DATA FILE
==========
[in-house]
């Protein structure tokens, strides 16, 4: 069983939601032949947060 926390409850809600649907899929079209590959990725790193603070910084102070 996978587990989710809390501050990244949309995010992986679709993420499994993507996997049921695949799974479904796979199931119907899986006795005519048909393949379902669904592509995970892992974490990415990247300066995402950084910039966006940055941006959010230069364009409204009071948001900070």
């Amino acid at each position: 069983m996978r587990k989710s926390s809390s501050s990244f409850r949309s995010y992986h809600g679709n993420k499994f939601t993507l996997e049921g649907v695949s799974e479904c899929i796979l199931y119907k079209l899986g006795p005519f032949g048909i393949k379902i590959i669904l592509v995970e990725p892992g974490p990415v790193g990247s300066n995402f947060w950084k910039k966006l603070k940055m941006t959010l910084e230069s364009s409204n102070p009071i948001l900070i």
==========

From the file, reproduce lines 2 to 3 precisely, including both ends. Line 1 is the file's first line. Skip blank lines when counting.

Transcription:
């Protein structure tokens, strides 16, 4: 069983939601032949947060 926390409850809600649907899929079209590959990725790193603070910084102070 996978587990989710809390501050990244949309995010992986679709993420499994993507996997049921695949799974479904796979199931119907899986006795005519048909393949379902669904592509995970892992974490990415990247300066995402950084910039966006940055941006959010230069364009409204009071948001900070």
């Amino acid at each position: 069983m996978r587990k989710s926390s809390s501050s990244f409850r949309s995010y992986h809600g679709n993420k499994f939601t993507l996997e049921g649907v695949s799974e479904c899929i796979l199931y119907k079209l899986g006795p005519f032949g048909i393949k379902i590959i669904l592509v995970e990725p892992g974490p990415v790193g990247s300066n995402f947060w950084k910039k966006l603070k940055m941006t959010l910084e230069s364009s409204n102070p009071i948001l900070i």